How can our law firm track case tasks?

Misbah Jalal Siddiqui

How can our law firm track case tasks?

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Case Tracking

When it comes to case management, it’s easy to end up committed to a certain way of doing things—and lose sight of the fact that other lawyers and firms approach your same problems with very different strategies.

We’ve put together a few common approaches to tracking case tasks so you can choose from the tools available to you.


Spreadsheets have been around for a long time, which can lead to some lawyers undervaluing them. But thanks to today’s tech, lawyers have access to cloud-based spreadsheets that update in real-time.

Spreadsheets work especially well for small amounts of data and for organizing certain kinds of static information, such as budgets and documents. But on their own, they often aren’t enough to keep track of the many tasks associated with a single case—let alone twenty or thirty cases.

And for lawyers, not handling certain tasks can lead to some serious consequences.


Outlook has a committed contingent in the legal world—and for good reason. Sorting emails, delayed delivery, and pinning emails to the top of your inbox are all useful features.

When it comes to task tracking, many lawyers like to use Outlook’s “flag” feature, which allows them to flag incoming and time-sensitive outgoing emails—recruiting their inboxes to help with task management.[1]

This is a great hack to have tasks in front of you in another way, but it ultimately doesn’t allow for solid, organized record-keeping of all the tasks of your various cases. Looking at what’s flagged in your inbox won’t give you the full picture.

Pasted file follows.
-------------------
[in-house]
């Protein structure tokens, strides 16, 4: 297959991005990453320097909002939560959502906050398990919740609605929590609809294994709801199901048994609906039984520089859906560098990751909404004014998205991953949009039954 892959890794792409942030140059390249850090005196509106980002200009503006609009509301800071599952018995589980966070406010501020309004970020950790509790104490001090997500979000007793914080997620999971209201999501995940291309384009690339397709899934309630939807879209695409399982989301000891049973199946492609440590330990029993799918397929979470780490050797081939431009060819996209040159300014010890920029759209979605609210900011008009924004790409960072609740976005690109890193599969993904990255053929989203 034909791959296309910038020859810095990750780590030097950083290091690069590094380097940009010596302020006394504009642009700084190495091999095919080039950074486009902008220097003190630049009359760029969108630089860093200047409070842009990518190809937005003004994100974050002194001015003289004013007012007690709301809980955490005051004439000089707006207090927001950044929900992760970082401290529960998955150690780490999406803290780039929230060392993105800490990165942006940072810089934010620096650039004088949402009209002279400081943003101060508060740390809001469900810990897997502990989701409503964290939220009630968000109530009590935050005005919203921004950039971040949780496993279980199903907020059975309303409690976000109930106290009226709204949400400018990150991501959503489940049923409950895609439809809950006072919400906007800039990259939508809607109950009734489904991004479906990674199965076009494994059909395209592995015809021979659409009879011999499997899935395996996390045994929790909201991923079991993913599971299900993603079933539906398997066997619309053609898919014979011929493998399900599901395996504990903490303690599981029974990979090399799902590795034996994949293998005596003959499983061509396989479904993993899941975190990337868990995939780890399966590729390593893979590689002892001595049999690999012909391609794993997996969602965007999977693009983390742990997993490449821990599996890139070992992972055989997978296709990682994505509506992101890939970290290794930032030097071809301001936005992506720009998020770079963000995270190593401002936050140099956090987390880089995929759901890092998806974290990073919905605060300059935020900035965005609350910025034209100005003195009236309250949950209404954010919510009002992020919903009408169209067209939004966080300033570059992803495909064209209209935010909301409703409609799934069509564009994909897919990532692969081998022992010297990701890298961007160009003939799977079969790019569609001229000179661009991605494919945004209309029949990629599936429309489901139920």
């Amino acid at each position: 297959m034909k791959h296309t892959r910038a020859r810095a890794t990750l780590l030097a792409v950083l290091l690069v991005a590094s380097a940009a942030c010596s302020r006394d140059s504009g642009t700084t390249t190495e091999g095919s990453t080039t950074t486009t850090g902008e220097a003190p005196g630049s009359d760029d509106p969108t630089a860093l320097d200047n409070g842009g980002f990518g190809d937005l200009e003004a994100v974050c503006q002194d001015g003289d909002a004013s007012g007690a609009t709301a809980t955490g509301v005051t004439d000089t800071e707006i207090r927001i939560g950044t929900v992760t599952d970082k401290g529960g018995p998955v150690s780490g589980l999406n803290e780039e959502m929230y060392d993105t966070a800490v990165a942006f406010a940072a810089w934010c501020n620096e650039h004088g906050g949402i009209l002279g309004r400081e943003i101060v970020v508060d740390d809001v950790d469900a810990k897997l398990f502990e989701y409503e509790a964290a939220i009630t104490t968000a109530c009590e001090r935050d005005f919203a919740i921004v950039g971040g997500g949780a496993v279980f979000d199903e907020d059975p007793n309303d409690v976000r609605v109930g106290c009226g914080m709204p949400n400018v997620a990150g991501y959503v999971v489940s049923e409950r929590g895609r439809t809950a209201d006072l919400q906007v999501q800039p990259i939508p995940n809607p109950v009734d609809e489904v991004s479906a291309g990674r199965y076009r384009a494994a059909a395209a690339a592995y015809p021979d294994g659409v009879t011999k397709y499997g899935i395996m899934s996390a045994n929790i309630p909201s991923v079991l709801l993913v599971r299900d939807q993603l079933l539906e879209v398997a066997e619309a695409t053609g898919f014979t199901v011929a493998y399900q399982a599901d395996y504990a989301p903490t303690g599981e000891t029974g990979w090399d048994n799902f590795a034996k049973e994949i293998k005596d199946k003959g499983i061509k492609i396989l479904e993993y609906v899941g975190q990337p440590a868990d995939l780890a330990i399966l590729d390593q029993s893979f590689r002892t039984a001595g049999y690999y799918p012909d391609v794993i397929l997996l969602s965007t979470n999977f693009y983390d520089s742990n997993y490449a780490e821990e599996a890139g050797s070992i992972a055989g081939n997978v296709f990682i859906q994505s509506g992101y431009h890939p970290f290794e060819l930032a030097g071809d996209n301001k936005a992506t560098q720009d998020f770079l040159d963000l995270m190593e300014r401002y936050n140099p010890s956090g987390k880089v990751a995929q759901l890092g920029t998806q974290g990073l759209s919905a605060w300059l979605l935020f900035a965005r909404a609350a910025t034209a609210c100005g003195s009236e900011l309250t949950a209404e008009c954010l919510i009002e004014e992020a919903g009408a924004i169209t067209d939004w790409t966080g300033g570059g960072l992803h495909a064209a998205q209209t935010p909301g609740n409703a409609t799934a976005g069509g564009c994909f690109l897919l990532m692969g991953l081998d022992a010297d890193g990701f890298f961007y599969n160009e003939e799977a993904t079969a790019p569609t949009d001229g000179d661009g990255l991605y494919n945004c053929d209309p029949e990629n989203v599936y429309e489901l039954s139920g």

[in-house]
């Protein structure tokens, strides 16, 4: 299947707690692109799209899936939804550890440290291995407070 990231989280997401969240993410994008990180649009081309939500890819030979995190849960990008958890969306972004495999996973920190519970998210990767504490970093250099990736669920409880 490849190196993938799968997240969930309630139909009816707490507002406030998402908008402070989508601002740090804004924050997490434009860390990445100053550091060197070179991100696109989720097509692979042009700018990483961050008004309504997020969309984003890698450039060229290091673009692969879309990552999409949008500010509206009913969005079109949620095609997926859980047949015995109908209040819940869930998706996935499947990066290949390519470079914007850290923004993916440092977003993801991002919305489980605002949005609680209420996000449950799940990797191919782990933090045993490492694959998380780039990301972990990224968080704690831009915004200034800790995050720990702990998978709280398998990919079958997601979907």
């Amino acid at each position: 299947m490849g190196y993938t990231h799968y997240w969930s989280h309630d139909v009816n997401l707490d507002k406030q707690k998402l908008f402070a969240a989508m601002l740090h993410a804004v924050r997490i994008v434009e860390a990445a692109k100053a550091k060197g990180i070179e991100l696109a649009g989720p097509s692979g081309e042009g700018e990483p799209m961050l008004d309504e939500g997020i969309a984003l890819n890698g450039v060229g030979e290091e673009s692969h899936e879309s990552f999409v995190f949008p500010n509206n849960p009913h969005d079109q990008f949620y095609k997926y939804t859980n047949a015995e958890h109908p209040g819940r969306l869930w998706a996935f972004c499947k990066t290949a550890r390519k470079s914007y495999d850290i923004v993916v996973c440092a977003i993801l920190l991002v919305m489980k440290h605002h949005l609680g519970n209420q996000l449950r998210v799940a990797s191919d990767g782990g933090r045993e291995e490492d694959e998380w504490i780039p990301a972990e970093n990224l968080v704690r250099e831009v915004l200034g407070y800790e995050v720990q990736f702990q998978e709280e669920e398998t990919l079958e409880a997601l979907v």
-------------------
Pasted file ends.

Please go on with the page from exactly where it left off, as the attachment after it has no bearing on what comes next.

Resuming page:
Practice management software

An increasingly popular option for many lawyers is to use a practice management system. These legal-specific programs are designed with lawyers—and their need to efficiently track case tasks—in mind.

These programs can take a lot of information and allow you to track it in a clear, intuitive manner. They offer matter-centric organization and features like customized checklists, which let you prioritize tasks.[2] They fill in the gaps for those devoted to spreadsheets and Outlooks—or stand on their own as the only system needed.

Another benefit to using a practice management system is the ability to share these tasks with others on your staff. It can be easy to assign a task to a paralegal or to another attorney at the firm without having to rely on email.


1. 10 Microsoft Outlook Features You Should Be Using
2. Legal Project Management, Part 3: Your Most Important Tasks

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